Navy Lt. j.g. Joseph R. Kerrey has been a lot of notable things in his life: a business owner, a governor, a senator and even a presidential candidate.
But perhaps one of the most well-known titles he holds is that of Medal of Honor recipient for his service as a Navy SEAL during the Vietnam War.
Kerrey was born on Aug. 27, 1943, in Lincoln, Neb., where his father, James, was stationed with the Army Air Corps during World War II. James and his wife, Elinor, stayed there after the war to raise their seven children.
Kerrey, who went by Bob — a nickname short for his middle name, Robert — said he had a standard childhood for the era. He became a Boy Scout and played football in high school, which he graduated from in 1961. He then went to the University of Nebraska-Lincoln, where he earned a Bachelor of Science degree in 1965.
Kerrey was working as a pharmacist after college when the Vietnam War ramped up. He said in a Library of Congress interview that he knew he was going to be drafted after he received notice to get a physical. He wanted to have a say in what branch he joined, so he said he decided to enlist in the Navy in October 1966.
After Kerrey went to Officer Candidate School, he decided he wanted to join the SEALs, so he successfully completed that training in 1968. He eventually joined SEAL Team 1, which included two officers and 12 enlisted men. After some additional training, they were sent to Vietnam in January 1969.
Within three months, Kerrey’s team was called upon to try to capture important enemy political leaders. Kerrey said they had received reliable intelligence from a Viet Cong defector who knew enemy leaders had set up a base of operations on an island in the bay of Nha Trang, along Vietnam’s southcentral coast. The defector told Special Forces operators that he’d escaped from the island and was willing to lead them back there.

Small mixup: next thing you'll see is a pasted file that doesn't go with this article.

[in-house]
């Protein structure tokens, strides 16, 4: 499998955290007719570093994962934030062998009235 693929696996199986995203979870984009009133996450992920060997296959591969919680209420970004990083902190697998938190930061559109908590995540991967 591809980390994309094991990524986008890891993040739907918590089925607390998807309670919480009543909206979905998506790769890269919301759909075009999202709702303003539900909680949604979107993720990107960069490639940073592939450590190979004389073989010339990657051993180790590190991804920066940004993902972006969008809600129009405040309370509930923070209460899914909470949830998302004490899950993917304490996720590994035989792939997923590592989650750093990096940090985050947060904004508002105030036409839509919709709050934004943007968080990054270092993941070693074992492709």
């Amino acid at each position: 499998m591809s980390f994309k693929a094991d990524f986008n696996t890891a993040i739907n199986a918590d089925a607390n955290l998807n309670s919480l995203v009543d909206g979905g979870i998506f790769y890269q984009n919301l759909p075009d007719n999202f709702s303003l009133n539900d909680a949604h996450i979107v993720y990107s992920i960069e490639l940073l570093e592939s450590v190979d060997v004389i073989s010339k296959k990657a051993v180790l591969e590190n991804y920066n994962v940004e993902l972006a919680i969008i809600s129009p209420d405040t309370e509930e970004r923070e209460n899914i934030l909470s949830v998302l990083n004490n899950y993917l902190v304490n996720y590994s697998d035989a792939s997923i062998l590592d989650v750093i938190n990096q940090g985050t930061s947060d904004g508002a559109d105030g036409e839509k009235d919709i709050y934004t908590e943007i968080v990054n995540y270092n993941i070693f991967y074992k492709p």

In the early morning hours of March 14, 1969, Kerrey led his SEAL team on a mission to the island to surprise the enemy. While the night was still dark, the group split into two — one team entered the island from the front, while Kerrey’s six-man team scaled a 350-foot cliff by hand from the back so they could end up above a ledge on which the enemy was located.
Kerrey said they’d even taken off their boots to scale the slope more quietly. But just as they were nearing their goal, the enemy found them.
“They [the enemy] were sleeping in two different groups,” Kerrey said of the enemy encampment. “The second sleeping group — we got there a bit too late. They had broken camp and were on the move, and they made contact with us.”
Kerrey said the Viet Cong fighters threw some sort of explosive device at them, setting off a firefight. Almost immediately, a grenade landed by Kerrey’s feet and exploded, causing massive injuries to his right leg. The blast threw him backward onto jagged rocks.
Kerrey said he quickly applied his own tourniquet and tried to stand but couldn’t. Despite heavy blood loss and pain, he knew he had to keep the mission moving. So, he directed the rest of his team’s fire into the heart of the enemy camp. With the help of his radioman, he then called for more fire support, which seriously confused the Viet Cong, who ended up in its devastating crossfire.